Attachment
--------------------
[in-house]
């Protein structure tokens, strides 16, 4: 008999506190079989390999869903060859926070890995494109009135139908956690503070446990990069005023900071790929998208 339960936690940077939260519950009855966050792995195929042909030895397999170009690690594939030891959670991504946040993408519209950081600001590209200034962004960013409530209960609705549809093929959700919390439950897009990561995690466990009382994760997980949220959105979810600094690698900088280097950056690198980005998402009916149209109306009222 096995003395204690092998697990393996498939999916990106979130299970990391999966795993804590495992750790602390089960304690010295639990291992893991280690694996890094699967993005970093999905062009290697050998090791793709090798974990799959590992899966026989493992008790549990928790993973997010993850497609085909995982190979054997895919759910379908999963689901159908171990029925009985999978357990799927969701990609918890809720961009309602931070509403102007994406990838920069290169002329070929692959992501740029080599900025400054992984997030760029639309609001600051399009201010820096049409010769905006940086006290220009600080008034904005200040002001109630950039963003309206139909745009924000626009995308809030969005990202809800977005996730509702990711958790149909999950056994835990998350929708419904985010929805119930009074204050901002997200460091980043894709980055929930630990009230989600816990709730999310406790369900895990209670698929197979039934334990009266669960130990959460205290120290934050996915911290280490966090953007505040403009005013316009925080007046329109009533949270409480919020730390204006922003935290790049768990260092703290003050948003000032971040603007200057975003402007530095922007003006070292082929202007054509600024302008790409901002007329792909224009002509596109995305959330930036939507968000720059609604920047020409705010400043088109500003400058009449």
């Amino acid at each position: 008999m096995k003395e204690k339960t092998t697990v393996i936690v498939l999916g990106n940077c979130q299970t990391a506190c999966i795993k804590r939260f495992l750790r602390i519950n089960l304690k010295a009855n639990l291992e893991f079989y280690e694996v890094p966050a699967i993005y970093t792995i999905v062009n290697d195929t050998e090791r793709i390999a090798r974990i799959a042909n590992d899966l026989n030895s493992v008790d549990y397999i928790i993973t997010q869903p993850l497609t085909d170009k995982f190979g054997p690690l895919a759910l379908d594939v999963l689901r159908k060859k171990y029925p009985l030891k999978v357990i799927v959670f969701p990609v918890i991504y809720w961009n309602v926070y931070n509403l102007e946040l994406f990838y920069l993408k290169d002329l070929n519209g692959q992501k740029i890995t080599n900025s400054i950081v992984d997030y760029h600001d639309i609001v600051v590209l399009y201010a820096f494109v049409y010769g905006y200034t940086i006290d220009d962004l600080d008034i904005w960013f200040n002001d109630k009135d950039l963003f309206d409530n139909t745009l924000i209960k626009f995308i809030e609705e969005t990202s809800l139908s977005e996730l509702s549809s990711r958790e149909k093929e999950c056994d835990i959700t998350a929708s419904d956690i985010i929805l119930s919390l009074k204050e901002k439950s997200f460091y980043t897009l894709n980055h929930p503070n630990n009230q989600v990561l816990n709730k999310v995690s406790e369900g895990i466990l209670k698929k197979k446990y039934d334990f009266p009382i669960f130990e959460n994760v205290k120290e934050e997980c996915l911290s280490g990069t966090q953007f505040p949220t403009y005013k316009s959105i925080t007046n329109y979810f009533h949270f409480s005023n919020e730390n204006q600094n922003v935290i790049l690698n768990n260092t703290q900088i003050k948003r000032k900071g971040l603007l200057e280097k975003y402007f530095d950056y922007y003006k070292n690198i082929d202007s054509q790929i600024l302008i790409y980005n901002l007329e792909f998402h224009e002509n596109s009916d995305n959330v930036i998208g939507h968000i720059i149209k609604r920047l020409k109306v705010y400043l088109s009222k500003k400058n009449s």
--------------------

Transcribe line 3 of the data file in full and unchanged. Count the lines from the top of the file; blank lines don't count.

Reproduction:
């Amino acid at each position: 008999m096995k003395e204690k339960t092998t697990v393996i936690v498939l999916g990106n940077c979130q299970t990391a506190c999966i795993k804590r939260f495992l750790r602390i519950n089960l304690k010295a009855n639990l291992e893991f079989y280690e694996v890094p966050a699967i993005y970093t792995i999905v062009n290697d195929t050998e090791r793709i390999a090798r974990i799959a042909n590992d899966l026989n030895s493992v008790d549990y397999i928790i993973t997010q869903p993850l497609t085909d170009k995982f190979g054997p690690l895919a759910l379908d594939v999963l689901r159908k060859k171990y029925p009985l030891k999978v357990i799927v959670f969701p990609v918890i991504y809720w961009n309602v926070y931070n509403l102007e946040l994406f990838y920069l993408k290169d002329l070929n519209g692959q992501k740029i890995t080599n900025s400054i950081v992984d997030y760029h600001d639309i609001v600051v590209l399009y201010a820096f494109v049409y010769g905006y200034t940086i006290d220009d962004l600080d008034i904005w960013f200040n002001d109630k009135d950039l963003f309206d409530n139909t745009l924000i209960k626009f995308i809030e609705e969005t990202s809800l139908s977005e996730l509702s549809s990711r958790e149909k093929e999950c056994d835990i959700t998350a929708s419904d956690i985010i929805l119930s919390l009074k204050e901002k439950s997200f460091y980043t897009l894709n980055h929930p503070n630990n009230q989600v990561l816990n709730k999310v995690s406790e369900g895990i466990l209670k698929k197979k446990y039934d334990f009266p009382i669960f130990e959460n994760v205290k120290e934050e997980c996915l911290s280490g990069t966090q953007f505040p949220t403009y005013k316009s959105i925080t007046n329109y979810f009533h949270f409480s005023n919020e730390n204006q600094n922003v935290i790049l690698n768990n260092t703290q900088i003050k948003r000032k900071g971040l603007l200057e280097k975003y402007f530095d950056y922007y003006k070292n690198i082929d202007s054509q790929i600024l302008i790409y980005n901002l007329e792909f998402h224009e002509n596109s009916d995305n959330v930036i998208g939507h968000i720059i149209k609604r920047l020409k109306v705010y400043l088109s009222k500003k400058n009449s």